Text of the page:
Foreign Minister Catherine Colonna announced on Wednesday that she planned to visit
the capitals of Azerbaijan and Armenia "
during April ", two former Soviet republics in conflict since the break-up of the USSR.
I plan to travel to Baku and Yerevan in April, (...) to recall the need for a political solution, the need for the ceasefire to which both parties have committed themselves and to underline that the threats of 'use of force is unacceptable
' declared Catherine Colonna before the senators.
This will be his first official visit to these two countries.
Freedom of movement must be restored without delay and the supply of the populations of Nagorno-Karabakh must be better assured.
Catherine Colonna, Minister of Foreign Affairs
Since December 12, a vital road linking Armenia to Nagorno-Karabakh has been blocked by Azerbaijani activists who say they are protesting illegal mines in the region.
Mountainous region mainly populated by Armenians and having seceded from Azerbaijan at the collapse of the Soviet Union, Nagorno-Karabakh continues to poison relations between Yerevan and Baku.
According to the minister, the blocking of the main road, called the Lachin corridor, “
fuels tensions and dims the prospects for a political settlement which is the only one possible, including a peace agreement
This situation cannot last any longer, freedom of movement must be restored without delay and the supply of the populations of Nagorno-Karabakh must be better ensured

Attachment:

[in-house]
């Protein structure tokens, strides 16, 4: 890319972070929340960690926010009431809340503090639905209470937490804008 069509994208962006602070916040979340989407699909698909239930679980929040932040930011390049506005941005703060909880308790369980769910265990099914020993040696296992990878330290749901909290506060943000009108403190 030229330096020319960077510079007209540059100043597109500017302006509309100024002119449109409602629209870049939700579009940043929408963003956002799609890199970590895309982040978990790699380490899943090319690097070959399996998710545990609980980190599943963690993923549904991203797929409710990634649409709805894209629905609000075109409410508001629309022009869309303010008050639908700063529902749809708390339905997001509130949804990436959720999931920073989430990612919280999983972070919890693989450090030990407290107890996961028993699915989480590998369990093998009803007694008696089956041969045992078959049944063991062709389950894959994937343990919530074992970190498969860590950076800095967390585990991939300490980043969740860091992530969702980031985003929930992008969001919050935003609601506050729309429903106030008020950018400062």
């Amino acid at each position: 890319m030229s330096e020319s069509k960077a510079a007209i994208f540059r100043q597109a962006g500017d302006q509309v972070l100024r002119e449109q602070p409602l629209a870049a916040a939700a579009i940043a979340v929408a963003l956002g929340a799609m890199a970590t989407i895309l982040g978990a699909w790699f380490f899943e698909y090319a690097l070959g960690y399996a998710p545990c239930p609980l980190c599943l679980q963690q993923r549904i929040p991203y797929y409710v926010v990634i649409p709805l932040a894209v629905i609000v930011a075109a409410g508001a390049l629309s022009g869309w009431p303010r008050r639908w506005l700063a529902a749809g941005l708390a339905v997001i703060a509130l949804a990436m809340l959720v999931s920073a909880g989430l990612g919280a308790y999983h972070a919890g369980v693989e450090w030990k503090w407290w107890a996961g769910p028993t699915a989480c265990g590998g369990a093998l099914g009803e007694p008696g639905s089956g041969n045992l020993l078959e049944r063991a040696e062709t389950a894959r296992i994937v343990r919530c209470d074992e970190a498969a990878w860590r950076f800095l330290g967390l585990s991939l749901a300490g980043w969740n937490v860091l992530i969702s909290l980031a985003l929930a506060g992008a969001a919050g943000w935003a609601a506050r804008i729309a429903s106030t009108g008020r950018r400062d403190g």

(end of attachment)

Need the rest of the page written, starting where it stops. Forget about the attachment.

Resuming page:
,” added Catherine Colonna.
A "genocide" of the Armenians
Armenia declared last week that it wanted to resort to the UN to prevent a "
" of the Armenians of the Nagorno-Karabakh enclave.
In January, the President of the National Assembly Yaël Braun-Pivet accompanied by a delegation of deputies, went to Armenia to mark her "
" for the country in the face of tensions with Azerbaijan.
A first war between the two countries in the early 1990s left 30,000 dead.
They clashed again in the fall of 2020 for control of the independence region of Nagorno-Karabakh.
The conflict resulted in more than 6,000 deaths and a severe defeat for Yerevan, which had to cede important territories to Baku.
But despite the presence of Russian peacekeepers, clashes in Karabakh and on the Azerbaijani-Armenian border remain frequent and threaten to derail the fragile truce reached after the 2020 war.